Happy new year! I’ve been away for longer than I planned and am only now catching up on what I missed, including an end-of-2011 post from Lisa Hayden Espenschade and Jamie Olson’s biography of Timur Kibirov (plus a definition of literature by Kibirov). To wander for a moment out of my topic as well as my century, I’ll also mention an article by Stephen Holmes, who argues that Putin’s Russia is not an orderly “vertical power structure” of neo-Soviet authoritarianism, but chaos in which different corrupt governmental organizations trip over each other or battle for turf, with no central command or guiding purpose beyond acquiring wealth (via The Monkey Cage).
Elsewhere, Sean Guillory links to his review (pdf) of Igal Halfin’s Red Autobiographies (2010), about “the autobiographies Party candidates and members wrote to Party admission and purge commissions and the process by which the commissions scrutinized the texts in the early 1920s.” Halfin describes how prospective party members from the peasantry, the urban working class, and the intelligentsia created (were constrained to create) different narratives. The author apparently considers the ways the autobiographical texts create a Soviet subject while claiming that we have no way to see beyond that “subject” in the words to a real “self” behind them: “There is simply no domain outside of theater where real interactions [take] place, where true words are spoken.” Throughout the review it feels like the social sciences and humanities are sizing each other up and not talking past each other.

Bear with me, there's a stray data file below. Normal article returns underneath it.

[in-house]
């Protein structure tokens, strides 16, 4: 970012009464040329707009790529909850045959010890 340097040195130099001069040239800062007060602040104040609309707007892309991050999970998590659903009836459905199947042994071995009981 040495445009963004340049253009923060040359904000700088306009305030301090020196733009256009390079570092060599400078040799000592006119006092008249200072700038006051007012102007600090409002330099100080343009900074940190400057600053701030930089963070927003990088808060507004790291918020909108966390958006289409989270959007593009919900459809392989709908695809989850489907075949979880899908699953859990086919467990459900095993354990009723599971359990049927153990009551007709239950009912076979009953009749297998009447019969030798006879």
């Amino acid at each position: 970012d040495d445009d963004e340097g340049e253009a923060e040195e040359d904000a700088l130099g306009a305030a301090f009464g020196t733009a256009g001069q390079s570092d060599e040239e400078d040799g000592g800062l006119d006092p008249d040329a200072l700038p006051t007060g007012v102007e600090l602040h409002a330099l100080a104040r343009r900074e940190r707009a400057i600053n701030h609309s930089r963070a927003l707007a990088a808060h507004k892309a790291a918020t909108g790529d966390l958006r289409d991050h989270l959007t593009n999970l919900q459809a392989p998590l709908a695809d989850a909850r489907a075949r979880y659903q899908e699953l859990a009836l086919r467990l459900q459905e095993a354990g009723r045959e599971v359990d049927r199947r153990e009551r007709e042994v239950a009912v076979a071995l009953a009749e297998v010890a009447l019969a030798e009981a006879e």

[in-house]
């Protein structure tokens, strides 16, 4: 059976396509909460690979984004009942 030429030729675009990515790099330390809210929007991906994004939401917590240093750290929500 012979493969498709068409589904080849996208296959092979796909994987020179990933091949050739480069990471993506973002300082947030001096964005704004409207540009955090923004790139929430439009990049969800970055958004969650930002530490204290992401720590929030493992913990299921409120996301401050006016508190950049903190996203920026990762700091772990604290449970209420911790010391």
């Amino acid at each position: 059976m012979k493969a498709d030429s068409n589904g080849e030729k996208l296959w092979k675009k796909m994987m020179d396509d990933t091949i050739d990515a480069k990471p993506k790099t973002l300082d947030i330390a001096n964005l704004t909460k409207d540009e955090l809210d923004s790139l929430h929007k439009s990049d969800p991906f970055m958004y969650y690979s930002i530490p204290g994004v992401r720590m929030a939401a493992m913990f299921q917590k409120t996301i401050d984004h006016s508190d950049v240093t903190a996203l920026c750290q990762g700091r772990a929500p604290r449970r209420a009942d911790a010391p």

There’s much more I want to respond to from JO, Sarah J. Young, Russian Dinosaur, and no doubt others, but I’ve realized I can’t fit it all into one post – more soon.
Besides the internet, I missed the 2012 AATSEEL conference in (or near?) Seattle, which wraps up today (program here). If anyone reading this post was there and saw some exciting papers, feel free to name them in the comments and I’ll link to the abstracts.